As I’ve written before (see https://courtleader.net/2018/06/19/tips-for-staying-fresh-or-dont-get-left-behind-part-one/ and https://courtleader.net/2018/08/29/legendary-leadership-advice/), mentoring is an important activity for court leaders (and followers!). Below I offer a few more thoughts about mentoring, including a caution for mentors as well as some tips for prospective mentees and mentors in finding a helpful and fulfilling mentoring relationship.
I was impressed by a recent Keep the Joint Running post (http://issurvivor.com/2018/08/14/it-aint-what-you-know-its-who-you-know/). In this post Bob Lewis pointed out an often overlooked, negative impact of mentoring. Sure, mentoring can really help the mentee develop, but the focus on a particular person can adversely affect the chances of others getting increased compensation and promotions. This can happen because the mentor gives the mentee special attention, the mentee gets better in the job, and then the mentee is favored as being the best qualified in future personnel decisions. As Bob wrote:
It’s a virtuous cycle if you’re the protégé; a vicious one if you’re anyone else. How, as a leader, do you solve this? It isn’t complicated: As a business leader you should think of yourself as mentor for all of your direct reports. What’s easy is the concept. What’s hard is that you inevitably have better rapport with some of the men and women who report to you than you do with others. My recommendation: Invest the time needed to develop rapport with the ones who are harder.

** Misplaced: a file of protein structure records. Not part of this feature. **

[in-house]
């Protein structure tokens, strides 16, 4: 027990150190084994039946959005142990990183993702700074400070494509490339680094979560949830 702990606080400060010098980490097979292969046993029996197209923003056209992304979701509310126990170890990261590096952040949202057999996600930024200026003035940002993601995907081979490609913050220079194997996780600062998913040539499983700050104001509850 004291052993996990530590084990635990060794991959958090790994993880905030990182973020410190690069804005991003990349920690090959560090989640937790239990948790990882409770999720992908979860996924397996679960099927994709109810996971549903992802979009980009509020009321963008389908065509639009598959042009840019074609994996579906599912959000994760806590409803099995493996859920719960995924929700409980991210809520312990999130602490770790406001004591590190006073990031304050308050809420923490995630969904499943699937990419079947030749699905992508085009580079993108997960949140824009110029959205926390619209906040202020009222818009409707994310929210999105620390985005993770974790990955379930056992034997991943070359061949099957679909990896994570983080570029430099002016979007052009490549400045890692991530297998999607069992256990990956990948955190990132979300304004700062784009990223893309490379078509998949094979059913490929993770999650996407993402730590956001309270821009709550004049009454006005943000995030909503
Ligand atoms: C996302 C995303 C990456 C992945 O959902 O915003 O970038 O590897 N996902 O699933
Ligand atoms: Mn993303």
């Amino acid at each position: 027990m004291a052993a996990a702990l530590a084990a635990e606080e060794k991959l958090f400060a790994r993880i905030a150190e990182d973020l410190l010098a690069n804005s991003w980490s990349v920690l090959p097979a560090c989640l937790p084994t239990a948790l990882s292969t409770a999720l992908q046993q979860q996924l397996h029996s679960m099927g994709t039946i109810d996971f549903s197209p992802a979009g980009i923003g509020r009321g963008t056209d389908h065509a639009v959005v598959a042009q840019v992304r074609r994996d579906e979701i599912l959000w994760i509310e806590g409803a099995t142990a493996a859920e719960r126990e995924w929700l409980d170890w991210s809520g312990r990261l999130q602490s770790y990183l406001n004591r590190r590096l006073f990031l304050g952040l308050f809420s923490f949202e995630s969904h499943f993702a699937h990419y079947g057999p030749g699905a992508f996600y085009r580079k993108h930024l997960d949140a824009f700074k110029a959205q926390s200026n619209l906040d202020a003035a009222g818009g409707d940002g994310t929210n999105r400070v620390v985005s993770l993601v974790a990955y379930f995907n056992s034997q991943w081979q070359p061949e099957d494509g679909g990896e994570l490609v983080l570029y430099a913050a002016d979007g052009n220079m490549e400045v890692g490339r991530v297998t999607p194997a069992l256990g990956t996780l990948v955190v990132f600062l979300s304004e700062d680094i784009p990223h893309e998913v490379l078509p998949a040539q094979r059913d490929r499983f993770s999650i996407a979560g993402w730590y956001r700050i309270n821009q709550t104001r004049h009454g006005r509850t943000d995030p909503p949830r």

All of this assumes that the mentor:mentee relationship is within the same work group, or perhaps organization. Some organizations recognize this problem and in their mentorship programs do not allow mentor:mentee pairings in the same divisions (e.g., the mentee cannot be within the management scope of the mentor). Nevertheless, the advice to “think of yourself as mentor for all of your direct reports” is excellent – part of being an effective leader and role model.
Being a mentor or a mentee can be very rewarding. I have greatly benefited from both roles in my career. But, how do you get involved? If your organization/court has a formal program, take a look and participate if the program meets your needs. If not, take the initiative on your own and seek out a mentoring relationship with someone you think would be a good fit. This can be tricky, so be careful to avoid problems like having a mentor who is also one of your managers (see above). You can also seek out a mentor in a similar organization or court within your system (e.g., state), which can be very good because that mentor would be familiar with your job situation.
Another great way to establish a mentoring relationship that completely avoids the issue of the mentor:mentee being in the same organization is to take advantage of an outside mentor program. For court staff, good mentor programs are available from the National Association of Bankruptcy Clerks (NCBC) and the National Association for Court Management (NACM). Here are the links:
Both programs have a good track record and are a great resource to members of NCBC and NACM (another reason to join, if you aren’t a member).
In conclusion, I strongly recommend participating in mentoring, no matter what point in one’s career. The effort is worth it.
As always, comments are welcome!